are on the brink of destruction--the the public will be enabled to form a
mermaid has already in imagination pretty accurate estimate of its value. transported the prince to her coral The materials we have extracted will cave, whilst the shrieks of his Angeshew that it is not deficient in general lica, whom the sea-god Proteus is interest; whilst to the botanist and dragging to his ocean bed, transport geologist it presents a magazine of him with horror; when Neptune and rarities, which none but themselves Amphitrite appear, and a general are capable of appreciating. Publish- blow-up ensues : ed in the hasty form of a journal, it Blow, Tritons, blow! contains many inaccuracies and flip- And let this traitor god my presence know: pancies, which a little caution would Bind him in secular chains :
And with the wolf and bear have removed ; but, as a manual for the multitude of emigrants or tour-Where night beneath my throne eternal reigns:
Let him in sorrow pair, ists, who are destined to follow Mr.
Blow, Tritons, blow !" Nuttall's track, it presents a valuable
Amphitrite appears. compendium of accurate and essential information. To the spirit, per
“ Ye nymphs of wreathed shell,
Who do my pleasure well, severance, and intelligence, with which
From morn to the amber eve;
That she with penance grieve:
The catastrophe is evident: FerdiReview.-Angelica, or the Rape of nand and Angelica are united; and
Proteus : a Poem. By Edward Ariel, having returned from the depths Hovel Thurlow, Lord Thurlow. 8vo. of the ocean, (no one knows “how pp. 58. London: Booth, 1821. deep, how deep," p. 57,) with the
emerald stone of Thetis as a nuptial The Rape of Proteus is intended as a gift to the bride, is freed from her supplement to Shakspeare's beautiful servitude and dismissed. Old Prosplay of the Tempest. Angelica is sub- pero, we should have mentioned, is stituted for Miranda, whom Prince quietly asleep in his cave, whilst his Ferdinand of Naples, having obtain- darling child is thrown into this immi. ed the consent of the states, is return- nent peril: an avocation which ill ing in a gallant vessel to marry, and accords either with his parental ancarry thither. Proteus, however, is | xiety and foresight, at such a critical
juncture, or with the preternatural Not Caliban, 'though he be vile, ministrations to which' Shakspeare Hath work'd against thee with this guile. gave him access. Neptune does not And comb'd my hair in Corinth bay, often turn guardian whilst fathers are Singing in my coral bower, napping
And mark'd young Cupid squeeze a flower, The Mermaid seems to be the most Born of Helen's lively blood, pleasing person in the whole group: With Ida's shepherd she at play
Which blushes sanguine by the flood : Her songs, if not so singular as Ariel's On the beach of Sparta lay; in the Tempest, are yet very poetical A prickly thistle made a wound, and very appropriate. The best is Which ting'd the shore with nectar round, that commencing :
And of that crimson milk the flow'r
Was nurtar'd in that charmed hour.
With this he dipp'd bis sharpest dart,
Thou know'st it well; and this has made Of her morality we say nothing; for What dost thou since, bat lie and groan,
The herdsman-god forsake his trade: “quis modus adsit amori?". She thus And make the rocks repeat thy
moan, tempts Angelica to comply with the And all the
winds of th ocean play wishes of Proteus :
In praise of sweet Angelica ?
The very sea-galls know thy song" I ask thee, then,
Why love bas done thee this great wrong, Are there not golden pleasures, which in na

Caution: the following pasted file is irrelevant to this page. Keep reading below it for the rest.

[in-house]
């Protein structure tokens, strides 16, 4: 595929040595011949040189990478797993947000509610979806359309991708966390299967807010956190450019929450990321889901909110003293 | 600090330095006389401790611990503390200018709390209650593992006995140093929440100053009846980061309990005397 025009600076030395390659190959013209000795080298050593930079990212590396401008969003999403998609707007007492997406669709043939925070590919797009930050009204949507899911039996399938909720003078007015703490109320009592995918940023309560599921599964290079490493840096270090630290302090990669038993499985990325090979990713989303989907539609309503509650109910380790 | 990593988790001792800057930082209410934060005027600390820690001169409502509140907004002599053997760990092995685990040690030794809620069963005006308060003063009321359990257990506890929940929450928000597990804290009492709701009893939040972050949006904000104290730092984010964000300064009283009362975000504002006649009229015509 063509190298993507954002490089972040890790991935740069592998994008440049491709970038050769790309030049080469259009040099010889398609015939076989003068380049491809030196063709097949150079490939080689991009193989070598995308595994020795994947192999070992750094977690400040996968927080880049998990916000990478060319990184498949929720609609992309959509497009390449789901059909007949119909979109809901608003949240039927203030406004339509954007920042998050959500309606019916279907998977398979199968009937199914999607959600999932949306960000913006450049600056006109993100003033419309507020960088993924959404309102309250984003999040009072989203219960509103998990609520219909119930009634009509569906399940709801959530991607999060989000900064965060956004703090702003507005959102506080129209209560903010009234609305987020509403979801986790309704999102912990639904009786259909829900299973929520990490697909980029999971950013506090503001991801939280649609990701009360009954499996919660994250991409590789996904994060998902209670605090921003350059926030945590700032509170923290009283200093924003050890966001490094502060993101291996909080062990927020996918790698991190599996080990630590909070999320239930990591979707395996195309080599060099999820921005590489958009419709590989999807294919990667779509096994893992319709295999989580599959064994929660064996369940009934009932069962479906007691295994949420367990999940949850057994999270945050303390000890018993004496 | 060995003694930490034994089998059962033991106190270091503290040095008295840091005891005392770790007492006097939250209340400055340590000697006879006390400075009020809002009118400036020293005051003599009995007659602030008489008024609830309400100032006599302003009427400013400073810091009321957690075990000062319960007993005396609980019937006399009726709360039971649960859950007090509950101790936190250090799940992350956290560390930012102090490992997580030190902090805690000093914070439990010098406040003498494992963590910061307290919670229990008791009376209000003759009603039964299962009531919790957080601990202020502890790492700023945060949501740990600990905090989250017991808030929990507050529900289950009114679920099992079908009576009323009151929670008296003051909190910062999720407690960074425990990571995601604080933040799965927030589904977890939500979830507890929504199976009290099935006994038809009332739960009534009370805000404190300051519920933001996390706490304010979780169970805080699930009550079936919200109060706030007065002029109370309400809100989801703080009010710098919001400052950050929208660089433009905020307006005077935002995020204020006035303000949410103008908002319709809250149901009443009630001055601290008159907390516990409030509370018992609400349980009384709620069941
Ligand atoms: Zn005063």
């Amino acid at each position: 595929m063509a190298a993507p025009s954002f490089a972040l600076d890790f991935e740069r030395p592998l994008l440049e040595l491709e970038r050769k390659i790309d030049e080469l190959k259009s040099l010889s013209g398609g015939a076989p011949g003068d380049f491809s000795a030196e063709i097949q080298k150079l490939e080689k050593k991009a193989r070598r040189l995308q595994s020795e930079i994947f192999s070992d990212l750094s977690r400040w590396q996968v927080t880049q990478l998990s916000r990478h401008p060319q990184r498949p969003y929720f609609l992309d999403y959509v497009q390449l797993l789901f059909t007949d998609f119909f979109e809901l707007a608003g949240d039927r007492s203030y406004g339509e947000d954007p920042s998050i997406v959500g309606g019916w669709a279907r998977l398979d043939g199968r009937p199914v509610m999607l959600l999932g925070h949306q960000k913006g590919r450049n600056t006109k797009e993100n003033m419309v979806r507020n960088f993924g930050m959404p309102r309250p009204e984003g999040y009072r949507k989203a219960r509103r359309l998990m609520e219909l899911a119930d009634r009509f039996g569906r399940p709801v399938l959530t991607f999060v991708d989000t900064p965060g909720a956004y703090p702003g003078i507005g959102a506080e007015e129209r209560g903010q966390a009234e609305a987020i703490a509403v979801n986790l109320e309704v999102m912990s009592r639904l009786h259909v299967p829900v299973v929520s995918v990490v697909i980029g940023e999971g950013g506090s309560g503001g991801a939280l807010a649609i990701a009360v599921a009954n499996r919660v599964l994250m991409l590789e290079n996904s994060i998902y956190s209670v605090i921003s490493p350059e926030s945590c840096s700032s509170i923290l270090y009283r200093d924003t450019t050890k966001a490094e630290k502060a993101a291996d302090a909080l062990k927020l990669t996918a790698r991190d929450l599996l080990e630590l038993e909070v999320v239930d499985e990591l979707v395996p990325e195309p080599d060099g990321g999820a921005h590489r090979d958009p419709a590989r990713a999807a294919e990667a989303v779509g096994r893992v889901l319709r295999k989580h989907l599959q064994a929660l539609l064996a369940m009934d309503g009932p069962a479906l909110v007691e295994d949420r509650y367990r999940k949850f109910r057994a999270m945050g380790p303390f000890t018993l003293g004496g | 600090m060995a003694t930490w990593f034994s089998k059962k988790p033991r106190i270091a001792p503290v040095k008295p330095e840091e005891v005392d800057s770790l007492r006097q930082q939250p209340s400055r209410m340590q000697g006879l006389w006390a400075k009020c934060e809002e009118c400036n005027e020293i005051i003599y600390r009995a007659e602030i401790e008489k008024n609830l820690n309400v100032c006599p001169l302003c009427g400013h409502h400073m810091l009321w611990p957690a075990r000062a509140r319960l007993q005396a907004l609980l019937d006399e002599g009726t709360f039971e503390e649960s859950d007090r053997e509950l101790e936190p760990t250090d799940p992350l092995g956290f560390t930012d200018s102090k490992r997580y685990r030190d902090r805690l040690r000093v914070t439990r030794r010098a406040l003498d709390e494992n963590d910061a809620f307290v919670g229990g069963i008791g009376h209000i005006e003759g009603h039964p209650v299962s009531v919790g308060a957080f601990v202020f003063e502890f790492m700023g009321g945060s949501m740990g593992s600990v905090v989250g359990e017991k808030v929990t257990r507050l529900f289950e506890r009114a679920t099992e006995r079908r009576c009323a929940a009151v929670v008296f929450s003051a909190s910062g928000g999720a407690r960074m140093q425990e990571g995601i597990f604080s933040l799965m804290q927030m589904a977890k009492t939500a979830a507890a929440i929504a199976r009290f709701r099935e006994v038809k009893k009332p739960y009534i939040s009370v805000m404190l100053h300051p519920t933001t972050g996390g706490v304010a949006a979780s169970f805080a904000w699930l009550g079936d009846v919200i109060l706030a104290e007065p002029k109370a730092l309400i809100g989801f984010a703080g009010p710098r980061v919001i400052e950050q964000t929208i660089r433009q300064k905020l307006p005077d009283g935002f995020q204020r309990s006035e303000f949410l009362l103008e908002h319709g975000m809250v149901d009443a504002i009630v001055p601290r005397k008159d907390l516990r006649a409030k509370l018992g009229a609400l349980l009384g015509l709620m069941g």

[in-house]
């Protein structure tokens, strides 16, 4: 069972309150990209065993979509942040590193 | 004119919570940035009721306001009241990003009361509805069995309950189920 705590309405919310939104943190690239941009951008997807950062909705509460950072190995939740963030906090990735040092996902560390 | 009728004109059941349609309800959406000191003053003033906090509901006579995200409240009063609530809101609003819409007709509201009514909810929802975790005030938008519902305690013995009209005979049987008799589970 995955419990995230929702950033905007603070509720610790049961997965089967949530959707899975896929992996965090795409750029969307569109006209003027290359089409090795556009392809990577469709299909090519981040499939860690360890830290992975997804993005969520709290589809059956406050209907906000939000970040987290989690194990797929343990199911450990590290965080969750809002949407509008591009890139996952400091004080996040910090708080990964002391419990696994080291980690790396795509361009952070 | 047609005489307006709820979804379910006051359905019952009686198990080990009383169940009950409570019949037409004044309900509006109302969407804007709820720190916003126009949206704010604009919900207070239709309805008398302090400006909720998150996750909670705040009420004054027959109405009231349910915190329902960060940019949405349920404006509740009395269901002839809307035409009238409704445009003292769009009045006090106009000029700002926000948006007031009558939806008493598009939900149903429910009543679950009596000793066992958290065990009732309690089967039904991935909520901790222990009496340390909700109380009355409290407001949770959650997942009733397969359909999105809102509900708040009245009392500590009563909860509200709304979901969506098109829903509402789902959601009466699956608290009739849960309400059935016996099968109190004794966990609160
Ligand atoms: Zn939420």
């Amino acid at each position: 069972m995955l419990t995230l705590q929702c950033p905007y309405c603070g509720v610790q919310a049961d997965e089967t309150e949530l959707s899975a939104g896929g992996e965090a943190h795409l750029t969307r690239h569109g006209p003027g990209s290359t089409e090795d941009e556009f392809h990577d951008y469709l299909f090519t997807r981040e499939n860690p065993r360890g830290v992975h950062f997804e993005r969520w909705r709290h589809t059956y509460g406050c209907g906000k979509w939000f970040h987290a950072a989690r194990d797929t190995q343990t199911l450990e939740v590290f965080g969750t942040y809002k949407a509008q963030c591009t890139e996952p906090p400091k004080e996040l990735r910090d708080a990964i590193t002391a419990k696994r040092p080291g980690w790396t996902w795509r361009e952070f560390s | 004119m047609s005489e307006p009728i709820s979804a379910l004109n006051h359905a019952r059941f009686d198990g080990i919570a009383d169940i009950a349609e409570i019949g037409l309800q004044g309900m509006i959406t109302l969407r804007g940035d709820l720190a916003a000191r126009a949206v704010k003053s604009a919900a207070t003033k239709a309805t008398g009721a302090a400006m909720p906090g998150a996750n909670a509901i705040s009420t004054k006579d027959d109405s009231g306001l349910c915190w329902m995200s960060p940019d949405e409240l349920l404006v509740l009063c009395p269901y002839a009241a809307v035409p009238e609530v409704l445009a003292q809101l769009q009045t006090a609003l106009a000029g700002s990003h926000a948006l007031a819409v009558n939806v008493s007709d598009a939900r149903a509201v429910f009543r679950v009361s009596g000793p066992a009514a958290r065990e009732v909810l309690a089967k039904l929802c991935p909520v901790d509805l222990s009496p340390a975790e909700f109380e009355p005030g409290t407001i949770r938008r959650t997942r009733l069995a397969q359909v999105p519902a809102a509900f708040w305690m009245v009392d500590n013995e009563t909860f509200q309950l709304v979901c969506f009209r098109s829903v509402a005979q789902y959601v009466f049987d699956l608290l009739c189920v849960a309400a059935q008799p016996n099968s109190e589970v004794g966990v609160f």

And love must cure the wound be made, tare Are to be priz’d, and lov'd for their own sake; Now, Proteas, to thy eyes I lift
By rape of this hard-hearted maid. Jove being the author, by whose gift we ase
The mirrour, which is Neptane's gift, them?
And shew thee, wreck'd upon the strand, And most so, when revenge doth add ber The barque of royal Ferdinand : sting
His large big-bellied sails are fall, To sbarpen the free will, already apt:
And swelling waves wash on his hall, 0, 'tis a banquet for a god, to charm
To th' island of old Prospero,
To do, what thou too well dost know. on't, Angelica,
And wreck his wishes in the bay,
If thou wilt give the boy to me,
To hold bim in the hoary sea,
And make stern Neptune grant the same, And scorn thee with the knowledge; thou art
And she, his amber-crowned dame.” vile, And a most false dissembler ; get thee hence, Upon the whole, we consider the Or I will call my father, to avenge Th’ illusion of thy shallow eloquence,
work more interesting than clever, And heap thy honied evils on thy liead.
and more fanciful than poetical. Like What, wouldst thou tempt my virtue, and other modest gentlemen, very much in abuse
love, Proteus seems occasionally at a My yet untasted youth?—hence, bideous loss for words to express himself, and fiend!
gives vent to his passion in such patheGo, take thy fawning tales to other ears,
tics as these : Which may accept them : for myself, I scorn thee!”
“0!-0!_accursed fair, and fairest curse.” Mermaid. “ Alas, and wilt thou lose th' imperial rule Of all the seas, and Neptune's em'rald sceptre,
“O thon good maiden! whelm him in the
flood !" All for few words of pale philosophy? Who is't, Angelica, whose lessons blind
“ But I will go to Neptune.”-ib. The yet ansated youth? why, men, who, dull With old and crabbed age, envy the joy
“ I will awaken all the deity.”—ib. Which the ripe maid is heir to: thoa art
“O winds ! young,
Blow up the moantain billows to dread heaAnd Neptune courts thee to partake his bed, No less a god than Neptune.”
“The sea-nymphs shall whip you—they shall
whip you." The following extract from her col
“ Well, she shall whip you, loquy with Proteus, will give a favourable specimen of the imaginative
And worse than that." powers displayed in the poem. She - She who forsakes her subject, cannot blame tells him that,
Her sabject for forsaking.” “ Love, who skims the seas,
Proteus having advised Celatis to And on the sands does what he please,